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Manifesting The Spirit Of Design

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In this exclusive article, fashion design veteran Andrew Dyer looks at the role of “avatars” in the design process and, in a broader sense, the importance of allowing creativity to take place within consistent, standardised parameters.

Type the word ‘avatar’ into a search engine and it should come as no surprise that the list of over three and a half billion results is headed by James Cameron’s movie of that name. A few pages further down you may come across a reference to avatars as being ‘deliberate manifestations of a deity on earth’ within the Hindu faith – where the word originated.

Both results share a common thread: the incarnation of a spirit into another bodily form. But it’s the body rather than the spirit we’re concerned with when we talk about another, less widely-used interpretation of the word “avatar” – the kind appearing in forward-thinking design rooms around the world.

At its most basic, an avatar is a representation of a human form (man, woman, child, or adolescent) that allows a designer to develop individual garments within his or her collections that adhere to a consistent set of measurements. The avatar matters little where I single garment is concerned, but without a common reference point, two dresses within the same line could conceivably be drawn in entirely different dimensions – both in absolute and relative terms. So, by starting with a predefined avatar for both, the designer can eliminate any uncertainty and build consistent interpretations of their style.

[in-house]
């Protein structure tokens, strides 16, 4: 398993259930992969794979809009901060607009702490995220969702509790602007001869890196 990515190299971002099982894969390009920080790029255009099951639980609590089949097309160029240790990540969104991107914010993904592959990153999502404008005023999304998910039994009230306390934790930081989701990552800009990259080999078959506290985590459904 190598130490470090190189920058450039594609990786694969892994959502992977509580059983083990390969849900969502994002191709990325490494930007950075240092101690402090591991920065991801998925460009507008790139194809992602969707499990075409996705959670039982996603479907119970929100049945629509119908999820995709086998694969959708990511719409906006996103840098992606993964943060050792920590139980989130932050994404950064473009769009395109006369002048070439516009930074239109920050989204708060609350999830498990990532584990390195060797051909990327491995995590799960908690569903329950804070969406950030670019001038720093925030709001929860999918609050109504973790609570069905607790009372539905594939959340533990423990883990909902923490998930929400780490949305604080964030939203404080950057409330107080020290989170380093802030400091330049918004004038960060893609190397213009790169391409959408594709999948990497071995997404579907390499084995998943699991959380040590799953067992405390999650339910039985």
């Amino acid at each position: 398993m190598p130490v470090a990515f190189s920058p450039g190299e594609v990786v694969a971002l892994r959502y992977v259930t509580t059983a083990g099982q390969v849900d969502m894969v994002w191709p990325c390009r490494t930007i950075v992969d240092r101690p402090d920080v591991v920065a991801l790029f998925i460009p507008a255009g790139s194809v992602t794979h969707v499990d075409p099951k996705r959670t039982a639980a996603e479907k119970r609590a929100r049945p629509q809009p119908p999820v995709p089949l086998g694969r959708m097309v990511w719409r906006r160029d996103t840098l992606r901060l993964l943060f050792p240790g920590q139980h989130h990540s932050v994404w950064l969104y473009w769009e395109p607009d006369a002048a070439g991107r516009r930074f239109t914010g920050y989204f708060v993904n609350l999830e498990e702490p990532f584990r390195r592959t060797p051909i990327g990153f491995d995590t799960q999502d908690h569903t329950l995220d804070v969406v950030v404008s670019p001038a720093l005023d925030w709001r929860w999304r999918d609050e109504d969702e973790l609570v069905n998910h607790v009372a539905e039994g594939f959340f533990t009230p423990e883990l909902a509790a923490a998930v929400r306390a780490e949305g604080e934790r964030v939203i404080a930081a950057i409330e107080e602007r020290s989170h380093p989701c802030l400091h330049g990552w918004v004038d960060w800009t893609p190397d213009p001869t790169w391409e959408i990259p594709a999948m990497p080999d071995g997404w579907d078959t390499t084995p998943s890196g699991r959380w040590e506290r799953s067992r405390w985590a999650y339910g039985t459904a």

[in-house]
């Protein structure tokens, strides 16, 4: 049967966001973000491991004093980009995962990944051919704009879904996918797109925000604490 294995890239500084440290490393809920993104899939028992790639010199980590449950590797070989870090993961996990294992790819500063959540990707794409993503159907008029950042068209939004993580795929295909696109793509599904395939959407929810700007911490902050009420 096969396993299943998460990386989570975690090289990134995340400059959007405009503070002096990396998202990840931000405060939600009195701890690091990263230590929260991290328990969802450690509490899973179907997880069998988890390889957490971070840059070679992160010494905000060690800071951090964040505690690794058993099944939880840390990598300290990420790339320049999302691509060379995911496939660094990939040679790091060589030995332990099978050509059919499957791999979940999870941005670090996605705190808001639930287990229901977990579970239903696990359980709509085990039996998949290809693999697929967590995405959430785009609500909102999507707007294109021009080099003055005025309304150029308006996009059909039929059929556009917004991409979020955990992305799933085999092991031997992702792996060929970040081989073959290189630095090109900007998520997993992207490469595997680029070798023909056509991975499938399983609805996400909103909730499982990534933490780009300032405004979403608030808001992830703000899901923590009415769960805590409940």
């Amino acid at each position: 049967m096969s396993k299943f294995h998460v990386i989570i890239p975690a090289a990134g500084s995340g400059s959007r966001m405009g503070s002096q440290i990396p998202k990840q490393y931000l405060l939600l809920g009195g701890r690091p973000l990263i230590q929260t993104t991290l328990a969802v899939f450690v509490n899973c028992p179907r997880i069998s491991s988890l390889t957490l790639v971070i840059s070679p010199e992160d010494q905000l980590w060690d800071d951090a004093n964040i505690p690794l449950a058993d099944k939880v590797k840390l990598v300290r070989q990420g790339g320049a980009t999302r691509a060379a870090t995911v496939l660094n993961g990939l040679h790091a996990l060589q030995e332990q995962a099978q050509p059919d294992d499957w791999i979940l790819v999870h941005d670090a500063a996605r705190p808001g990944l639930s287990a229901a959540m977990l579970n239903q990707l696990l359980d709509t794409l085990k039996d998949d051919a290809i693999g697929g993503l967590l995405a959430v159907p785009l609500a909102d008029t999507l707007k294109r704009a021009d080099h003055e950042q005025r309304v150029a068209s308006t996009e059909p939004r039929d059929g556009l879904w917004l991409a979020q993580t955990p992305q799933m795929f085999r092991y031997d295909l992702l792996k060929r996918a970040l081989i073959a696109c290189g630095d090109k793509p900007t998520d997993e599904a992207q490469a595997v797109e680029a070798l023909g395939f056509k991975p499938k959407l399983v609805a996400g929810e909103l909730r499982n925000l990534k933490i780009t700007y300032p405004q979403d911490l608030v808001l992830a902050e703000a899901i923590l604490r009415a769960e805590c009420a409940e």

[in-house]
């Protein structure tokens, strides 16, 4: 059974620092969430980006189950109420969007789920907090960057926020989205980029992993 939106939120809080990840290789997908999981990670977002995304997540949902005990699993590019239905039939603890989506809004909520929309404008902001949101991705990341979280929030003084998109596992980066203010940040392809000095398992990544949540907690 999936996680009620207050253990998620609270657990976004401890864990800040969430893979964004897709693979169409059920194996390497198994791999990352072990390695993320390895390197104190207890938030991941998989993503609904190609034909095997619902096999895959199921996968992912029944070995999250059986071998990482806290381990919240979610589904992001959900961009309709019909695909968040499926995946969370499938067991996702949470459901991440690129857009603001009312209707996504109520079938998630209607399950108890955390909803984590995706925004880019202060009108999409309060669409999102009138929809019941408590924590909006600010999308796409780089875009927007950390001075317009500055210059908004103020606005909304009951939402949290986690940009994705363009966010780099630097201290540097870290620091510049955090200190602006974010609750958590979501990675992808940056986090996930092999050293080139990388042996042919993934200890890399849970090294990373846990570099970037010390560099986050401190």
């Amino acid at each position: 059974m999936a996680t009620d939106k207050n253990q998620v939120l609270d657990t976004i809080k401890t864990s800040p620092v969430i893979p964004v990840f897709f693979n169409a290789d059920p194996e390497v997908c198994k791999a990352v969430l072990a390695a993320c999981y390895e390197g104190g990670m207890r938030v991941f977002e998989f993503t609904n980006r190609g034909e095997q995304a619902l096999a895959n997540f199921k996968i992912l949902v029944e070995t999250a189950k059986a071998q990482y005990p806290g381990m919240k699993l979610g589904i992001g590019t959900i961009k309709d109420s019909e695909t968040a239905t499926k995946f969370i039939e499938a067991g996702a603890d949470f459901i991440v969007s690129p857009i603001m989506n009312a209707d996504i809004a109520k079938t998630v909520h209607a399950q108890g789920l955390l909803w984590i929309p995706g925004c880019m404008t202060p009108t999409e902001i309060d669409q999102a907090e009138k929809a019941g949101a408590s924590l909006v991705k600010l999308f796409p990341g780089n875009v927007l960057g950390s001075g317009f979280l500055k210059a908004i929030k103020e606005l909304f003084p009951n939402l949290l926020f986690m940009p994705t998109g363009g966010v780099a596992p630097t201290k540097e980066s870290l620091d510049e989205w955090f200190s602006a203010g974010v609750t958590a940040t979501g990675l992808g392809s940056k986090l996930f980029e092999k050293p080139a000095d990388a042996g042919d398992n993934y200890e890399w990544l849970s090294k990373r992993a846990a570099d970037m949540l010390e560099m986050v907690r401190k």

Unlike Pandora’s iridescent blue host bodies, a designer’s avatar needn’t be sophisticated, three-dimensional or lifelike. Nor does it have to be animated. A simple graphic representation of a shop mannequin – as seen in solutions like Verve Sketch – will suffice. Indeed, a series of lines indicating well known measuring points like shoulder, bust, chest, waist, hip, knee and ankle would still allow the designer to work on a consistent framework without the extraneous detail we might typically associate with a human model.

The importance of an avatar (something its ranking in our search results fails to reflect) is not judged, then, on the degree to which it resembles an actual human being. It lies instead in the way that – in whatever form it takes – an avatar can be used as a ‘building block’ on which to construct a series of scaled drawings. Even if we were developing clothing for animals, the same principle would apply: one dog coat could be wildly different in scale to another unless points of reference for the size of both were established beforehand.

[quote]Scaled drawings allow not only an interchangeability of styles but also an interchangeability of personnel.[/quote]

Imagine if you will a typical design room in a high-profile brand, where creativity is paramount but where each designer is working to a well-defined deadline. These designers are working without avatars, starting each individual design as a blank canvas and creating their sketched models freehand each and every time they begin a new garment.